Wednesday, November 30, 2011

Data and Law: Two interesting new posts

What is the role of data in law?  I was trained as a scientist, so I have a tendency to look for evidence and falsifiable hypotheses in law and my daily life.  On this blog, I have discussed one aspect of data in law, the value of adding structure and metadata to legal texts.  In a similar vein, Grant Vergottini throws down the gauntlet, in his latest post,  for the creation of a uniform semantic web for legal documents.  He writes that current publishing practices provide "no uniformity between jurisdictions, minimal analysis capability (typically word search), and links connecting references and citations between documents are most often missing."

Grant asks a number of thought-provoking questions about creating a uniform semantic web for legal documents, which I think need to be addressed by the legal technology community, and the broader legal community:
What standards would be required? What services would be required?...Should the legal entities that are sources of law assume responsibility for publishing legal documents or should this be left to third party providers?
Edward Bryant takes a different approach in his post about using data in law, focusing on the value of using data to make policy decisions, which are then implemented in laws or regulations.  He discusses recommendations by the Ohio tax board to streamline processing of challenges to the state authority's valuations of residential property. The tax board apparently recommends streamlining challenges on residential property, but not commercial property, on the assumption that the residential claims will be less complex.  Bryant points out that the board's recommendation would be more credible if it used a little bit of data to correlate case complexity with the type or amount of claim.

I would expand Bryant's point to suggest that many of our leading decision-makers are not equipped to make data-driven decisions. Often, policy decisions like this are made with little or no relevant data-- or even in the face of contrary data.  Requiring some data-intensive technical training for lawyers would be a good start.  How about one semester of Evidence that focused, not on the FRE, but on how to gather and evaluate objective evidence in support of policy or legal decisions? I suspect that if lawyers, in general, were more data-literate, we'd have an easier time answering the questions that Grant poses above, on the way to create a uniform semantic web for law.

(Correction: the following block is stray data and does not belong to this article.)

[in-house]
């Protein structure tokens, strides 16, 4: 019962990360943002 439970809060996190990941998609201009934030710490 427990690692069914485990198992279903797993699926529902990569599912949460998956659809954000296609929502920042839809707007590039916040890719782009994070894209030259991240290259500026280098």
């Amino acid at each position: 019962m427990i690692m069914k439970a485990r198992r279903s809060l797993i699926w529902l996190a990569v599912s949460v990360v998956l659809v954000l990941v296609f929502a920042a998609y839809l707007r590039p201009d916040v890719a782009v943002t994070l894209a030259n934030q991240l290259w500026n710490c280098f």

Monday, November 28, 2011

How to Convert HTML to Text, With Formatting

My current best answer: this html2text package from Germany.  It can be installed easily on a MacOS with Macports ($ sudo port install html2text), and on other Unix-like systems through their package managers.  It has a number of useful options, and I use it like this:

html2text -nobs -ascii -width 200 -style pretty -o filename.txt - < filename.html

So now that you know my current answer, here's the problem: not all html is created equal.  Legislative data is published in a variety of formats, some uglier than others.  Extracting information requires cleaning these formats up.

When I started to work with California legislation, I had the problem of converting the state's plain text into a simple html for use on web pages.  To do that, I used a Perl text2html module.  While it takes many steps to produce web-friendly html from California's laws, at least the plain text was not cluttered with formatting symbols and tags that could interfere with the core text.